There’s nothing like looking into the eyes of an old dog. Don’t get me wrong, I’m a dog person and will look into the eyes of any canine, but the eyes of an old dog are different than the eyes of a puppy.
Puppy eyes are frenetic and fun, but old dogs eyes are focused are wise. They are knowing and comforting. They are a warm sweater on a cold night – a cognac in front of a fire. Puppy eyes are a T-shirt and a margarita. There’s a place for both, but it takes decades to make cognac.
It could be that I’m not exactly young myself and can see in the old dog’s eyes the reflection of what I feel and know. Old dogs are quiet, reserved, and circumspect. They’ve been around the block a few times and have the physical and emotional scars to prove it. So do I.
Old dogs know what works and doesn’t work in life. A lifetime of trials and errors has honed their soft gaze to be one of understanding, compassion and empathy. When I look into an old dog’s eyes I feel a bond. A bond of understanding that youth is fleeting, and always, as the saying goes, wasted on the young.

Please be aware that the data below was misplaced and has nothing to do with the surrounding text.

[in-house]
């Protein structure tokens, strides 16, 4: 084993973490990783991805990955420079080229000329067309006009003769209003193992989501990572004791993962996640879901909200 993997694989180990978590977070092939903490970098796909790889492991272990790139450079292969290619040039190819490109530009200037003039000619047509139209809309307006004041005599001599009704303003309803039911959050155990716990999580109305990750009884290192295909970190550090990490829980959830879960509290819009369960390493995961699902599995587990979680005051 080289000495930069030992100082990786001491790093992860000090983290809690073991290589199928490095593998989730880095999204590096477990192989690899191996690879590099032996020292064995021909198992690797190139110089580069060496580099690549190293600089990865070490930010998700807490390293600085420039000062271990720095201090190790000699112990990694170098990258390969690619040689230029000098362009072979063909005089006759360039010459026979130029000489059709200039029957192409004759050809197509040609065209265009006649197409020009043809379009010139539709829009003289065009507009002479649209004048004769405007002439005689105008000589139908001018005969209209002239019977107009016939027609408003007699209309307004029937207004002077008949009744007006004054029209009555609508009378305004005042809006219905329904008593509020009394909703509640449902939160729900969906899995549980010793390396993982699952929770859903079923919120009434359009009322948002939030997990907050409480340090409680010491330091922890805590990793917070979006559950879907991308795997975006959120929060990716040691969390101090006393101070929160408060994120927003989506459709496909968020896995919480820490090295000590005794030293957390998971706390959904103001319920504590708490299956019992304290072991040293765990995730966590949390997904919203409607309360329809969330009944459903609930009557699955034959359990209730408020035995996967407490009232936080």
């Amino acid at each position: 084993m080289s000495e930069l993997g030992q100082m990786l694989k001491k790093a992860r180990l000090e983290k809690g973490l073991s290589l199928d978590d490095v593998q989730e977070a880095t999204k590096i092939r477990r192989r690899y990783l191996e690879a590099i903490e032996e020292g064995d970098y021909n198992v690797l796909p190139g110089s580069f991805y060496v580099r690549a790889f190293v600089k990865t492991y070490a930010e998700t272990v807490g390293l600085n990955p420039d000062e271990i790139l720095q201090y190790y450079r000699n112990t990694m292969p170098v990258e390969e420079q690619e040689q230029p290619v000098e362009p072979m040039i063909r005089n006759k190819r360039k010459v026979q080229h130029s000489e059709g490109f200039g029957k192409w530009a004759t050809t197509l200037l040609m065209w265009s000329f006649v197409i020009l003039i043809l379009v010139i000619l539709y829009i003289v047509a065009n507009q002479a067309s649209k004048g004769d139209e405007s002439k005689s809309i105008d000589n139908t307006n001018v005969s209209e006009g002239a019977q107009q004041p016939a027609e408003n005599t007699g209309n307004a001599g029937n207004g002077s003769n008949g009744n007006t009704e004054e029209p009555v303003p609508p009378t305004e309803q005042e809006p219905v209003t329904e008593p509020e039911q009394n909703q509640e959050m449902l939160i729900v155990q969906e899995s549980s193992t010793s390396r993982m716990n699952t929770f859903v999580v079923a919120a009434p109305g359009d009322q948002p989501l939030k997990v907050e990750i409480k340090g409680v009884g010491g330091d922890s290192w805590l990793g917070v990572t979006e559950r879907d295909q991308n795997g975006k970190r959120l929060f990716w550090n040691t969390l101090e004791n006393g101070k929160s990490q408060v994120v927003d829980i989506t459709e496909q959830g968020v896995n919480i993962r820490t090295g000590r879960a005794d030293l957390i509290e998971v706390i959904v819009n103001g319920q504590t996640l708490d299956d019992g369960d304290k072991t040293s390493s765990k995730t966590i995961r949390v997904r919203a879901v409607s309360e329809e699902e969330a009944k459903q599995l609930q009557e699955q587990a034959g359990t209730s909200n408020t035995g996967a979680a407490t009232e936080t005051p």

But at the same time, a puppy can never fully appreciate chasing a squirrel in the same way an old dog savors the pursuit. For a young dog, the squirrel is merely a brief distraction. For the old dog, the squirrel is a challenge, a threat, and the foil that keeps her in the game. Without the squirrel to chase, the old dog would wither. Maybe the same is true for the human that retires too early in life.
It’s good to be an old dog. I just wish they had more time to chase the squirrels now that they know how important it is. But then, I wish I had more time to chase my own squirrels too.
C’est la vie.